Here’s what happened when I kept a mindfulness journal

Weronika has found journalling to be a really effective tool in her mindfulness journey.

Written by Weronika Alchimionek


My first encounter with meditation occurred in my counsellor’s office in 2018. I had an idea of what mindfulness meditation could be, but I did not know that I had to be aware of the world around me, and especially of myself. Sitting still was the last thing I wanted – I wanted to run away as fast as I could from my anxiety, strip it away, wear it off with jumping jacks.

My counsellor asked me to close my eyes and focus on her words. The words she was quietly reading were trying to paint a peaceful scene in my head, simultaneously inviting me to breathe deeply. My body could not stand the horrible feeling of restlessness anymore, I felt my cheeks turning red with anxiety. 

I never did this exercise again until a year later, when I decided I would give meditation another chance. Mindfulness can be scary at first, but isn’t everything terrifying for the first time? The first day in college, first date, first interview, first job, and many other day-to-day activities. 

Mindfulness is the intention to be aware of my surroundings; it is the act of living in the present purposefully, observing the environment non-judgmentally. When living with restlessness, anxiety or any other stimulative or mental illness, mindfulness can seem impossible, and it definitely seemed that way for me. So, I kept a mindfulness journal to describe my experience with living in the present. Here’s what happened. 

“The 3 Mindfulness Journal Prompts” 

In order to start and fully embrace my mindfulness experience, I have chosen 3 journaling prompts to enhance my participation in the exercises. With those exercises, I was hoping to achieve a better understanding of myself, my past and my subconscious behavioural and thought patterns. Below are the prompts I used and their effects on my understanding of my environment. 

“Describe your childhood bedroom using all five senses” 

This exercise has helped in shedding a light on how nostalgic I feel about my childhood bedroom in my hometown. It made me realise that there are a few things that I miss when it comes to living abroad, where I was born. 

The smell of the air after thunder, the comfort of my friends, the safe space of my bed. However, I can also appreciate my move to Ireland and how far that has brought me in every aspect of my life. Honestly, it made me grateful for having the ability to experience life in two different countries, but also acknowledge that I should cherish my current reality in Ireland.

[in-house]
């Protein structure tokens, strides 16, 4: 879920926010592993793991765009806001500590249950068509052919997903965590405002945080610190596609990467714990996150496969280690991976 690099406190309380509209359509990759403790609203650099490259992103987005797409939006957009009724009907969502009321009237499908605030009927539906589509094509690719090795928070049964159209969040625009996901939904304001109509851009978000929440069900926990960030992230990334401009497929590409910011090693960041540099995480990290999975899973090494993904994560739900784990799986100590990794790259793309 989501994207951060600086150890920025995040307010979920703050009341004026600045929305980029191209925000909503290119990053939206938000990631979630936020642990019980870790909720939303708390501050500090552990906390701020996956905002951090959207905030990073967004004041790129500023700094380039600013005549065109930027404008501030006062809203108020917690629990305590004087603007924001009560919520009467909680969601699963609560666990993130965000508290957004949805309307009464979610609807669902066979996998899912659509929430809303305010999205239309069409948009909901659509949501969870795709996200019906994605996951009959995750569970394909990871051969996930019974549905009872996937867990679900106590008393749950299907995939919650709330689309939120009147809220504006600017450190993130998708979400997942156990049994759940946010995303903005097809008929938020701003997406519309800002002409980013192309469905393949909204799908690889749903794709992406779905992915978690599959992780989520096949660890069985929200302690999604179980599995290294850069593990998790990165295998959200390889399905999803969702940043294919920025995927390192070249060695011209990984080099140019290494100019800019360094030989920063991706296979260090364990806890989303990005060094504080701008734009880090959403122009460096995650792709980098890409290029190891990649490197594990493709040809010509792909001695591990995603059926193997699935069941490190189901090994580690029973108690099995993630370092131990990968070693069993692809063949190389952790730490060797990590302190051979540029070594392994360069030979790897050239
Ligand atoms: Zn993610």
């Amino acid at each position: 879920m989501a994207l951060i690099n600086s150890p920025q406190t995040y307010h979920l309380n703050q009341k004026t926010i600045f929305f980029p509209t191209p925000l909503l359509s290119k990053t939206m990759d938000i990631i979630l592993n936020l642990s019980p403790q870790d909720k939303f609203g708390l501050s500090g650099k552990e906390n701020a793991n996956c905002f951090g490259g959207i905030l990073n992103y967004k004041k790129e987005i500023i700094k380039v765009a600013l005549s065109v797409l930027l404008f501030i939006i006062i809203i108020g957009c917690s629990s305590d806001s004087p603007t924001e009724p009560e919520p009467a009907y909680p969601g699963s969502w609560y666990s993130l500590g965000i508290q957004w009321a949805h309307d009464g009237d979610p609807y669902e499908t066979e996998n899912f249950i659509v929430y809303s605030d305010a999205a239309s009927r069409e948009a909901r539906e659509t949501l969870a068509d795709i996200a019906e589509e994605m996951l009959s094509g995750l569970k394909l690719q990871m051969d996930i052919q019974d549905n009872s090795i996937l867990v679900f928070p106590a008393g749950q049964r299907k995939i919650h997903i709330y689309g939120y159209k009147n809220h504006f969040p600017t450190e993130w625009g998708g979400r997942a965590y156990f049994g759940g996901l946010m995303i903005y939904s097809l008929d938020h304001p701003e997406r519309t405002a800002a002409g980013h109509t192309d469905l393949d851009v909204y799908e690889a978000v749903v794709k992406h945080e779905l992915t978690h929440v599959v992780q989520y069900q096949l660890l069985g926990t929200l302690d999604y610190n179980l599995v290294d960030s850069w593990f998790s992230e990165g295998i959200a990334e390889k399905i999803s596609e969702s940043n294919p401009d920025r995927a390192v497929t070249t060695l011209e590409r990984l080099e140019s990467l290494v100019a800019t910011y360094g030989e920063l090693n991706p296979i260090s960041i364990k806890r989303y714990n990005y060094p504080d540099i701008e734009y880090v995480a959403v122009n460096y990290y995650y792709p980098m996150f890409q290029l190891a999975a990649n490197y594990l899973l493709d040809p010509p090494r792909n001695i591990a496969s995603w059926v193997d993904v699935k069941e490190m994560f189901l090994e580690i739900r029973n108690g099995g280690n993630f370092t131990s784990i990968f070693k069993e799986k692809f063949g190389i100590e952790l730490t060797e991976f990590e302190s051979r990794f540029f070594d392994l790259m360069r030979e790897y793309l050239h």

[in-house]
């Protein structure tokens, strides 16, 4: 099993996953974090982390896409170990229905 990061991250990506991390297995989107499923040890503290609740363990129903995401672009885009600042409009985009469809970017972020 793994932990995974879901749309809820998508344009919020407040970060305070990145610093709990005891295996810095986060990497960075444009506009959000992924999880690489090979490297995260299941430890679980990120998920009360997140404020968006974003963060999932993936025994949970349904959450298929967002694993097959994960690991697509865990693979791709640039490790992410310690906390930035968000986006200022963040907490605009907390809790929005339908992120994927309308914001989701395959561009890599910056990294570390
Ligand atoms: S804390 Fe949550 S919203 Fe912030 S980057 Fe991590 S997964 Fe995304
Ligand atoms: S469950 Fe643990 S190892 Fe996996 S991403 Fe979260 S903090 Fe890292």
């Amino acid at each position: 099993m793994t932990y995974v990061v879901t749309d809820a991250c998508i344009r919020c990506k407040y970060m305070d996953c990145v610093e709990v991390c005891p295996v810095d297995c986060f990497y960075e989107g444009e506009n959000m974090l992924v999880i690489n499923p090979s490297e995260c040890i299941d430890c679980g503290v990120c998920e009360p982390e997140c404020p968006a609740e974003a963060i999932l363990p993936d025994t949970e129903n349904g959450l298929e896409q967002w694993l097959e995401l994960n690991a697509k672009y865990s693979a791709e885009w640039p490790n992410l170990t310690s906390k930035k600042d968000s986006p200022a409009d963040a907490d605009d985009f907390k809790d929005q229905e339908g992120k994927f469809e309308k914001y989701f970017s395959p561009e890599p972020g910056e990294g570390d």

This mindfulness method made me wonder how my life would have looked like if my family and I stayed in the country I was born in. Would my personality be different? Would the relationship with my family be the same as it is now? I don’t know how much better or worse my experiences would have been, but now I understand that if we hadn’t moved I would have never met the people I now know, and this realisation made me more grateful than ever. 

“How do you feel after going for a long, meditative walk? Does the world seem any different after you’ve been breathing deeply and paying attention?” 

This mindfulness exercise required me to take a mindful walk. I put my jacket on, took my house keys and phone with me to the nearby park. It was a great day for a walk – a bit frosty, but the perfect, sunny, Autumn evening. However, I found it very hard to concentrate and focus on being mindful. 

As the leaves were starting to fall and turn orange, I found it hard to resist taking out my phone to take a few photos of the trees against the pink sky. That was when I recognised a pattern; I asked myself, ‘why am I not living in the present? Why can’t I just look at the trees and enjoy them at this moment, and let myself go? Why does everything have to be documented?’ As soon as this realisation enlightened me, I let go of my need to hold on to my memories, and I just let every passing moment be as is; and that never felt more soothing. 

“Write about a tiny detail you noticed today—light falling on a leaf, a broken clasp on a necklace, an unusual stone.” 

When I had controlled my need to grab my phone, I finally started to notice things about the people in the park that I usually probably wouldn’t have noticed. I was fascinated by my observation that almost no person who walked past me in this gorgeous park, was being mindful

I mostly saw people rushing to get home or cycling past through the park. No-one stopped for a second to enjoy the view of the sunset, or the trees by the river. It has made me realise that we all live in a world where we are constantly trying to get things done, rushing somewhere to do this task and then another, to just wake up the next day and do the same. All of a sudden, while I stood there and appreciated my view, I saw life for what it really is – delightful. 

Mindfulness gave my life meaning

Even though the pain of being still, in the beginning, was mentally excruciating, I overcame it. I felt that I did not have to let my anxiety dictate me. Mindfulness is about being in the present, and the only thing that we have right now is the present, so why not fully embrace it? 

Since I was young, I’ve been always trying to get to the next moment; the next hour, the next break, the next year, and so on. Mindfulness made me realise that focusing on the past or future is just a waste of now because the reality is that I only can control the now, and I should make full use of it.

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